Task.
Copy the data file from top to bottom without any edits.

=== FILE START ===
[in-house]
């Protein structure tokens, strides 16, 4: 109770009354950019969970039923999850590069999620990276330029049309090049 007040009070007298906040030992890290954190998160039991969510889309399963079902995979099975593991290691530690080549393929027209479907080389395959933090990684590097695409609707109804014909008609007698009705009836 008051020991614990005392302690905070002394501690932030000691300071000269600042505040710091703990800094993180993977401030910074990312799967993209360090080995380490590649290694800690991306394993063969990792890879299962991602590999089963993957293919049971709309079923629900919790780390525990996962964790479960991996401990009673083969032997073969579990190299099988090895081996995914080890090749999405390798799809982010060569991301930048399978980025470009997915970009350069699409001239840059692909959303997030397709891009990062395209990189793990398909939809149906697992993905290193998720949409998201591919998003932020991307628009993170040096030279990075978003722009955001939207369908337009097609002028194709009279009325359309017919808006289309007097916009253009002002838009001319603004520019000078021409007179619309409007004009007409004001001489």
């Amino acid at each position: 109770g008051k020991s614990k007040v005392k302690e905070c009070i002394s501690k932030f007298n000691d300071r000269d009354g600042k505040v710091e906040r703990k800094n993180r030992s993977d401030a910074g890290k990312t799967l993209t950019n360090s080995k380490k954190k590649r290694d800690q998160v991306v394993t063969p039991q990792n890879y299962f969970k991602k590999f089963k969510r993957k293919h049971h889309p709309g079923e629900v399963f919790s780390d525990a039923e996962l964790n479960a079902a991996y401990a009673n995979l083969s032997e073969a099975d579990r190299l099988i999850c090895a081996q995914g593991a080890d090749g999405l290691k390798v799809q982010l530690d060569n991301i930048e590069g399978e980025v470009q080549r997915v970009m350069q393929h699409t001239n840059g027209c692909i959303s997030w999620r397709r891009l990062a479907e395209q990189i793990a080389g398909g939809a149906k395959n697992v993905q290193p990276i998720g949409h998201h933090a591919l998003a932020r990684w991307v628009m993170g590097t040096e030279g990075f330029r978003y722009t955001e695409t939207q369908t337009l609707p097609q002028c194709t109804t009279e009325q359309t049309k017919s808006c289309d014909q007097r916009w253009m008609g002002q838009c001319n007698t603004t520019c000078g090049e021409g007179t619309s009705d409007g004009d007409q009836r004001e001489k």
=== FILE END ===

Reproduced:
[in-house]
């Protein structure tokens, strides 16, 4: 109770009354950019969970039923999850590069999620990276330029049309090049 007040009070007298906040030992890290954190998160039991969510889309399963079902995979099975593991290691530690080549393929027209479907080389395959933090990684590097695409609707109804014909008609007698009705009836 008051020991614990005392302690905070002394501690932030000691300071000269600042505040710091703990800094993180993977401030910074990312799967993209360090080995380490590649290694800690991306394993063969990792890879299962991602590999089963993957293919049971709309079923629900919790780390525990996962964790479960991996401990009673083969032997073969579990190299099988090895081996995914080890090749999405390798799809982010060569991301930048399978980025470009997915970009350069699409001239840059692909959303997030397709891009990062395209990189793990398909939809149906697992993905290193998720949409998201591919998003932020991307628009993170040096030279990075978003722009955001939207369908337009097609002028194709009279009325359309017919808006289309007097916009253009002002838009001319603004520019000078021409007179619309409007004009007409004001001489």
């Amino acid at each position: 109770g008051k020991s614990k007040v005392k302690e905070c009070i002394s501690k932030f007298n000691d300071r000269d009354g600042k505040v710091e906040r703990k800094n993180r030992s993977d401030a910074g890290k990312t799967l993209t950019n360090s080995k380490k954190k590649r290694d800690q998160v991306v394993t063969p039991q990792n890879y299962f969970k991602k590999f089963k969510r993957k293919h049971h889309p709309g079923e629900v399963f919790s780390d525990a039923e996962l964790n479960a079902a991996y401990a009673n995979l083969s032997e073969a099975d579990r190299l099988i999850c090895a081996q995914g593991a080890d090749g999405l290691k390798v799809q982010l530690d060569n991301i930048e590069g399978e980025v470009q080549r997915v970009m350069q393929h699409t001239n840059g027209c692909i959303s997030w999620r397709r891009l990062a479907e395209q990189i793990a080389g398909g939809a149906k395959n697992v993905q290193p990276i998720g949409h998201h933090a591919l998003a932020r990684w991307v628009m993170g590097t040096e030279g990075f330029r978003y722009t955001e695409t939207q369908t337009l609707p097609q002028c194709t109804t009279e009325q359309t049309k017919s808006c289309d014909q007097r916009w253009m008609g002002q838009c001319n007698t603004t520019c000078g090049e021409g007179t619309s009705d409007g004009d007409q009836r004001e001489k």